Take the 2-minute tour ×
Physics Stack Exchange is a question and answer site for active researchers, academics and students of physics. It's 100% free, no registration required.

In many papers in theoretical physics especially in the more advanced theories, I notice that physicists solve problems in 3 dimensions (2 spatial+ 1 temporal).

In some specific papers (I can't seem to recall exactly which ones), some models solved in three dimensions gave finite solutions, whereas 4D (3+1) were either hard to solve or gave divergent results.

I don't seem to understand why adding a 3rd spatial dimension should cause problems if 2 spatial dimensions gave no problems. Intuitively, it seems straightforward matter to extrapolate 4D solutions from 3D. Then what is the essential difference between the 2?

share|improve this question
    
Are you talking about quantum/statistical field theories? –  Michael Brown Sep 10 '13 at 14:20
    
Yes and some topics in GTR and quantum gravity. –  dj_mummy Sep 10 '13 at 15:02
    
This question (v1) seems too broad. Please narrow down the area of physics that the question is supposed to be about. –  Qmechanic Sep 15 '13 at 21:46

1 Answer 1

up vote 2 down vote accepted

I don't know which examples you are talking about but there are a couple reasons to study toy models in 2+1 dimensions. The quickest answer would be that when doing QFT, having one less spatial dimension helps with convergence problems of loop integrals.

The difference adding an extra dimension causes in QFT is probably more pronounced in going from 1+1 to 2+1 dimensions. In 1+1 dimensions, we have only boosts, no rotations, so the structure of the symmetries is much simpler. In addition, in 1+1 dimension there is only forward and backward scattering, which evades an assumption of the Coleman-Mandula theorem (analyticity of S-Matrix) and essentially allows for exactly solvable S-matrices. You lose all of this in moving to 2+1 dimensions.

Probably one of the more important examples of a 2+1 toy model would be 3D gravity. It turns out that gravity in 3 dimensions is very different from gravity in 4 dimensions. Essentially, in 3 dimensions the Riemann curvature tensor is completely determined by the Ricci tensor, so that $R_{\mu \nu}=0 \implies R_{\mu \nu \rho \sigma}=0$. The Einstein equation says $R_{\mu \nu}\propto(T_{\mu \nu} -\frac{1}{2}Tg_{\mu \nu})$ so that vacuum solutions in 3D satisfy not only $R_{\mu \nu}=0$ but also $R_{\mu \nu \rho \sigma}=0$.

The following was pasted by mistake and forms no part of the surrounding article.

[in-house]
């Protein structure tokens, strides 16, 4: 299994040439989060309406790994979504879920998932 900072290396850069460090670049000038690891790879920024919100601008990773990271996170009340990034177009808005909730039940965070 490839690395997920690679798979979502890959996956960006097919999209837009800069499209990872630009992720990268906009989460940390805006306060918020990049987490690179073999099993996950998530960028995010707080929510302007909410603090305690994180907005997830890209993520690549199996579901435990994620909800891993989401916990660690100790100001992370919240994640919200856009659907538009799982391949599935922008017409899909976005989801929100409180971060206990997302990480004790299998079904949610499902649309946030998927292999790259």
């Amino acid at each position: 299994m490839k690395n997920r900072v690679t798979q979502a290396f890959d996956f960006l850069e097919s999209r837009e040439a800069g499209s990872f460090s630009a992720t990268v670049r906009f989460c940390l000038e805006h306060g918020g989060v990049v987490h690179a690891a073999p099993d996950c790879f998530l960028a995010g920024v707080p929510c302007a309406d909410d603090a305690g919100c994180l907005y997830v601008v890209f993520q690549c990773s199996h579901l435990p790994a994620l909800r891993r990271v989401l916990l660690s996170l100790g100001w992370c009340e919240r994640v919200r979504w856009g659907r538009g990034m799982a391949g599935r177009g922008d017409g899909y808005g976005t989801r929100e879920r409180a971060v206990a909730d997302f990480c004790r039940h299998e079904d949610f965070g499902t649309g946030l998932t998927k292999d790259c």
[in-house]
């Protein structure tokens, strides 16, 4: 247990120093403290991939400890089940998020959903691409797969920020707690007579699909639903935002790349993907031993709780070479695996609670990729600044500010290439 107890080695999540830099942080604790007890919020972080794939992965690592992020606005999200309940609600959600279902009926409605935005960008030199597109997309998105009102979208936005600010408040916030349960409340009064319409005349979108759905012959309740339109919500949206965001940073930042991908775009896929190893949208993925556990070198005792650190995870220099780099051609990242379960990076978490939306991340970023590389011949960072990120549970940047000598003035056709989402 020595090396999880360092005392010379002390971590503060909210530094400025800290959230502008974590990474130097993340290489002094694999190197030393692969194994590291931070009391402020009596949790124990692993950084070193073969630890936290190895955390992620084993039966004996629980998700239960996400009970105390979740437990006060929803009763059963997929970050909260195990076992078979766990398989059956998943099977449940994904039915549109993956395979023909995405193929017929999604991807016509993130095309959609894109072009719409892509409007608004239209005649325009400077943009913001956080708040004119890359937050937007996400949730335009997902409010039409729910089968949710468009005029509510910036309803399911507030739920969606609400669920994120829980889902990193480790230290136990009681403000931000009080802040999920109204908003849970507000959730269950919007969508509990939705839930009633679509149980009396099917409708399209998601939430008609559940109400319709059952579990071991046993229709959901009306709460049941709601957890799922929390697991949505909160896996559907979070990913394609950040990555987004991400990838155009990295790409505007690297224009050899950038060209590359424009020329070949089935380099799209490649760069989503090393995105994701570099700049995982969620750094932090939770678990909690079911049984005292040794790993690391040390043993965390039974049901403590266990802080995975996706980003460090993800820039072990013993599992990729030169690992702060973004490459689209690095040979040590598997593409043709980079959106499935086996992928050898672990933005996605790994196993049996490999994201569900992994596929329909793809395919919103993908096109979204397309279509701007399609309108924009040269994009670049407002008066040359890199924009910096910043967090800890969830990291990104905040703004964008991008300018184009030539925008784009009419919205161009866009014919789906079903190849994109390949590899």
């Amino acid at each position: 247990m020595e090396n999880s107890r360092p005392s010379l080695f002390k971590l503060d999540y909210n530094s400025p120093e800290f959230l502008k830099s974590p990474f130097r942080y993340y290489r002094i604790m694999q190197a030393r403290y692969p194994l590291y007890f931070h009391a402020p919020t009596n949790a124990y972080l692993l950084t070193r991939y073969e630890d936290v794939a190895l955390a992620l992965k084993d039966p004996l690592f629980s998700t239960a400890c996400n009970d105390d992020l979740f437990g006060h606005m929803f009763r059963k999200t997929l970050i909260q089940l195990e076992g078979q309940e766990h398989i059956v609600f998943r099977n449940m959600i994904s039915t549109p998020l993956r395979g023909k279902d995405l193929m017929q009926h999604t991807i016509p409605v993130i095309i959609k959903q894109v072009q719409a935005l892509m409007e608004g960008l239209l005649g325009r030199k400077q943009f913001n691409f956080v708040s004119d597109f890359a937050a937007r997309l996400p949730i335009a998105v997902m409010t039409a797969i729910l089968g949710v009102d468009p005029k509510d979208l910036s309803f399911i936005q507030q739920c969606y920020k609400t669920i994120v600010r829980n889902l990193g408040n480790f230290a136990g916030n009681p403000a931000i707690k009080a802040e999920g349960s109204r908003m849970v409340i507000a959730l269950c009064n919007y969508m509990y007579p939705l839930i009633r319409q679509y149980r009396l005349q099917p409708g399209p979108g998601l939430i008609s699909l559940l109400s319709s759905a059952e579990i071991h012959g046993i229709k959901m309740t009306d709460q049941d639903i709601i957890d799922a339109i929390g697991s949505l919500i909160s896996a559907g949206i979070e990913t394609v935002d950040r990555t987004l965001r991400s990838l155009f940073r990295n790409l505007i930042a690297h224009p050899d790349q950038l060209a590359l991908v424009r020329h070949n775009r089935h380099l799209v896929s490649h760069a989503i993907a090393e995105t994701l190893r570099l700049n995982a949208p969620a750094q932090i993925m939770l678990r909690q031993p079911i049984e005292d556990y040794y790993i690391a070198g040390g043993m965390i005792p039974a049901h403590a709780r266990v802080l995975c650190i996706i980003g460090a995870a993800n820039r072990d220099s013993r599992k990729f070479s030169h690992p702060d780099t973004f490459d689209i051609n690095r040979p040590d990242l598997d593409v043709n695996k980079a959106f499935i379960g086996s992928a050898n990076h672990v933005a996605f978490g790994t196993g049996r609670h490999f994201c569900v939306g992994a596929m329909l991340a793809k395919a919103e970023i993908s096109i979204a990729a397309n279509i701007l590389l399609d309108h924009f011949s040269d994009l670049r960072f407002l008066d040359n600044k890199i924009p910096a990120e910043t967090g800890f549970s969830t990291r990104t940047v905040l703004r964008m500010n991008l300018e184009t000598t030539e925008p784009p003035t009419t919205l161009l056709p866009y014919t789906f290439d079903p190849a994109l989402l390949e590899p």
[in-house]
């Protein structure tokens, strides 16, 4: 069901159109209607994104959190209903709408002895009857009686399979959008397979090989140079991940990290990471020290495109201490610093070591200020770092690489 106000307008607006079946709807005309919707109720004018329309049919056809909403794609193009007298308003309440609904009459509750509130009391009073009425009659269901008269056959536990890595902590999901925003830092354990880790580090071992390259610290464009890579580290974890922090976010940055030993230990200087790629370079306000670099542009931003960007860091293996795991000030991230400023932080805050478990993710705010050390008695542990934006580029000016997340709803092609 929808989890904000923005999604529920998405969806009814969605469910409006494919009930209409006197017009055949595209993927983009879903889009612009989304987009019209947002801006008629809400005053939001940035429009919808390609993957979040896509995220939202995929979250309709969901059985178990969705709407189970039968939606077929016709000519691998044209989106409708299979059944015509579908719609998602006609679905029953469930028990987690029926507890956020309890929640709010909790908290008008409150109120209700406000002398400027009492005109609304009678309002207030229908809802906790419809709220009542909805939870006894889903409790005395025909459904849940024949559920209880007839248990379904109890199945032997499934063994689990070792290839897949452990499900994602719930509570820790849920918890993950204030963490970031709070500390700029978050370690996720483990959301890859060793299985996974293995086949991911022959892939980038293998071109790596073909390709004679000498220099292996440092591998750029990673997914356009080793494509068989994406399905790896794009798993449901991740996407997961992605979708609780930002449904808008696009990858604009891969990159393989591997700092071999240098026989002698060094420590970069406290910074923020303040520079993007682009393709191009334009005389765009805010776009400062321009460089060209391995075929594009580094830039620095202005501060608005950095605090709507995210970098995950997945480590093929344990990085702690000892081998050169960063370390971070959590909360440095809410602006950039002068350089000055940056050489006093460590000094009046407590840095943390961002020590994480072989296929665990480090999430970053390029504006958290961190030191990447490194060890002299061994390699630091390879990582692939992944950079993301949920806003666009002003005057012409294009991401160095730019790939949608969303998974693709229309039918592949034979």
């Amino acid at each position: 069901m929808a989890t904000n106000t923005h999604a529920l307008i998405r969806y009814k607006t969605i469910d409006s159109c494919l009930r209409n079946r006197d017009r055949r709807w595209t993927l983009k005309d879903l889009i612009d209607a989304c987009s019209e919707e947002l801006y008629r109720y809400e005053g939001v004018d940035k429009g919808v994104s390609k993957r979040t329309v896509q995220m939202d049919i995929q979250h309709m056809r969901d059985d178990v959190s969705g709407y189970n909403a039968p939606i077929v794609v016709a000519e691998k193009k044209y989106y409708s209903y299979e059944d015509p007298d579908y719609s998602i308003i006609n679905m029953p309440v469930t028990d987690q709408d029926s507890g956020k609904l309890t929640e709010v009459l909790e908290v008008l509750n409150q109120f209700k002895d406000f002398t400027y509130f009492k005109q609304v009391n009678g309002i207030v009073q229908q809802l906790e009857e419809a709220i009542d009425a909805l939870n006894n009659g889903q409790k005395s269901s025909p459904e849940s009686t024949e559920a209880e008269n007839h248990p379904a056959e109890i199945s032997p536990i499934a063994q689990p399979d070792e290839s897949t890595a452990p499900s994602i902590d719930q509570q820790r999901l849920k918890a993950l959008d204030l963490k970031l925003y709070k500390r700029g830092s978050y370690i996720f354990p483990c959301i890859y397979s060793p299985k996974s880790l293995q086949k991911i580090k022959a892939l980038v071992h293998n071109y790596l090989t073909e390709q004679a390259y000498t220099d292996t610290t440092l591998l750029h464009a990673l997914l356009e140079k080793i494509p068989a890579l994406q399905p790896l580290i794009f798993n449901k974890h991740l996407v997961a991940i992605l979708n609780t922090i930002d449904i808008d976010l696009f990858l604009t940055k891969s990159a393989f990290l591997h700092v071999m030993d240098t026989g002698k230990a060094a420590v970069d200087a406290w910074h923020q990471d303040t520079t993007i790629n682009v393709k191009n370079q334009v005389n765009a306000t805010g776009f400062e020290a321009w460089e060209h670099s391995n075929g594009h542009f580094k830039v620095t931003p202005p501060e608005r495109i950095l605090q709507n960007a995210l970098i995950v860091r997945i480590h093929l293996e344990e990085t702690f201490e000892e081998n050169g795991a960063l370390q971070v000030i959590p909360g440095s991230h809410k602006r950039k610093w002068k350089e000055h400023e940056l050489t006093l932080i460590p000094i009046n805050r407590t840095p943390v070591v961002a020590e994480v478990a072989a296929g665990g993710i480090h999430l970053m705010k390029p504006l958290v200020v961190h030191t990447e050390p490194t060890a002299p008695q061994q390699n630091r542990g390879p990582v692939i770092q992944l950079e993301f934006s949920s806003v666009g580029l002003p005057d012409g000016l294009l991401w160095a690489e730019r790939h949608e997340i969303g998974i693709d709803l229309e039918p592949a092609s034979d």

This means that 3D pure gravity does not have local propagating degrees of freedom. This is a dramatic simplification that allows you to get much more mathematical control over the theory and lets you test ideas about quantization. Going to 4D gives you local gravitational degrees of freedom and makes the theory much more intractable.

share|improve this answer
    
I know that 1+1->2+1 is a big deal in QFT. Which is why my question was only about 2+1->3+1. Are you saying that 2+1->3+1 requires only trivial changes to theory in QFT? And that 2+1->3+1 is only significant in GTR and quantum gravity? –  dj_mummy Sep 16 '13 at 7:03
    
No there are other examples, I think gravity is just one of the more important ones. For instance, the Chern Simons term AdA+2/3A^3 is a 3 form and so in 3 dimensions you may study this as a topological field theory or add the term to non-topological field theories and for existence give the photon a mass. I think there are also differences when studying topological solutions in gauge theories. Because of the difference in space-time dimension, you end up look at a different homotopy group of the gauge group when looking for special solutions. –  Dan Sep 17 '13 at 0:19

Your Answer

 
discard

By posting your answer, you agree to the privacy policy and terms of service.

Not the answer you're looking for? Browse other questions tagged or ask your own question.